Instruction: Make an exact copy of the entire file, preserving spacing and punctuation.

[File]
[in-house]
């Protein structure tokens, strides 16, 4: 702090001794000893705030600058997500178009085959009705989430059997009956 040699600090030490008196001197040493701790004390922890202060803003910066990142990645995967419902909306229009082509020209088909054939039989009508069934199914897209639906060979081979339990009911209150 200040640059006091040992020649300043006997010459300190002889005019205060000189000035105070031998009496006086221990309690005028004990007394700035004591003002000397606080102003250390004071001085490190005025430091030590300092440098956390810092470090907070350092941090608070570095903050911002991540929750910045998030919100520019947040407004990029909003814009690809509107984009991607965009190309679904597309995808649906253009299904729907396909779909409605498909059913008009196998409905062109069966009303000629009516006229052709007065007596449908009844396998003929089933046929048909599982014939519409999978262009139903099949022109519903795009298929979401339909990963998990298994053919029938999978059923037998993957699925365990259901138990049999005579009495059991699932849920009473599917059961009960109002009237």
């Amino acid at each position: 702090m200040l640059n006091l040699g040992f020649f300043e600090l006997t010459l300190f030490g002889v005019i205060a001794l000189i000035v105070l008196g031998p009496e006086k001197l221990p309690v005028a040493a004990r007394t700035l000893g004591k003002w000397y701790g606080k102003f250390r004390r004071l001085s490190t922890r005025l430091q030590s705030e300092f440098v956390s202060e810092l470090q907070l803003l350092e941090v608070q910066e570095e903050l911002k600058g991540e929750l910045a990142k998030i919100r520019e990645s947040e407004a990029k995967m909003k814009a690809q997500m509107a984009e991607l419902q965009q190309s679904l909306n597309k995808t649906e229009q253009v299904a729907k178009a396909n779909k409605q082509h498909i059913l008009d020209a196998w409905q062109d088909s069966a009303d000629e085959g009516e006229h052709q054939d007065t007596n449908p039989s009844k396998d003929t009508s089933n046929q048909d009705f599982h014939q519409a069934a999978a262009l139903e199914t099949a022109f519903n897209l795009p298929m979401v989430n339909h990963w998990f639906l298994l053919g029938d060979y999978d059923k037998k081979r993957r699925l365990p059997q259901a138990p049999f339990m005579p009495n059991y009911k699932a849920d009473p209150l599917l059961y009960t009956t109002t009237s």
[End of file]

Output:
[in-house]
């Protein structure tokens, strides 16, 4: 702090001794000893705030600058997500178009085959009705989430059997009956 040699600090030490008196001197040493701790004390922890202060803003910066990142990645995967419902909306229009082509020209088909054939039989009508069934199914897209639906060979081979339990009911209150 200040640059006091040992020649300043006997010459300190002889005019205060000189000035105070031998009496006086221990309690005028004990007394700035004591003002000397606080102003250390004071001085490190005025430091030590300092440098956390810092470090907070350092941090608070570095903050911002991540929750910045998030919100520019947040407004990029909003814009690809509107984009991607965009190309679904597309995808649906253009299904729907396909779909409605498909059913008009196998409905062109069966009303000629009516006229052709007065007596449908009844396998003929089933046929048909599982014939519409999978262009139903099949022109519903795009298929979401339909990963998990298994053919029938999978059923037998993957699925365990259901138990049999005579009495059991699932849920009473599917059961009960109002009237």
């Amino acid at each position: 702090m200040l640059n006091l040699g040992f020649f300043e600090l006997t010459l300190f030490g002889v005019i205060a001794l000189i000035v105070l008196g031998p009496e006086k001197l221990p309690v005028a040493a004990r007394t700035l000893g004591k003002w000397y701790g606080k102003f250390r004390r004071l001085s490190t922890r005025l430091q030590s705030e300092f440098v956390s202060e810092l470090q907070l803003l350092e941090v608070q910066e570095e903050l911002k600058g991540e929750l910045a990142k998030i919100r520019e990645s947040e407004a990029k995967m909003k814009a690809q997500m509107a984009e991607l419902q965009q190309s679904l909306n597309k995808t649906e229009q253009v299904a729907k178009a396909n779909k409605q082509h498909i059913l008009d020209a196998w409905q062109d088909s069966a009303d000629e085959g009516e006229h052709q054939d007065t007596n449908p039989s009844k396998d003929t009508s089933n046929q048909d009705f599982h014939q519409a069934a999978a262009l139903e199914t099949a022109f519903n897209l795009p298929m979401v989430n339909h990963w998990f639906l298994l053919g029938d060979y999978d059923k037998k081979r993957r699925l365990p059997q259901a138990p049999f339990m005579p009495n059991y009911k699932a849920d009473p209150l599917l059961y009960t009956t109002t009237s």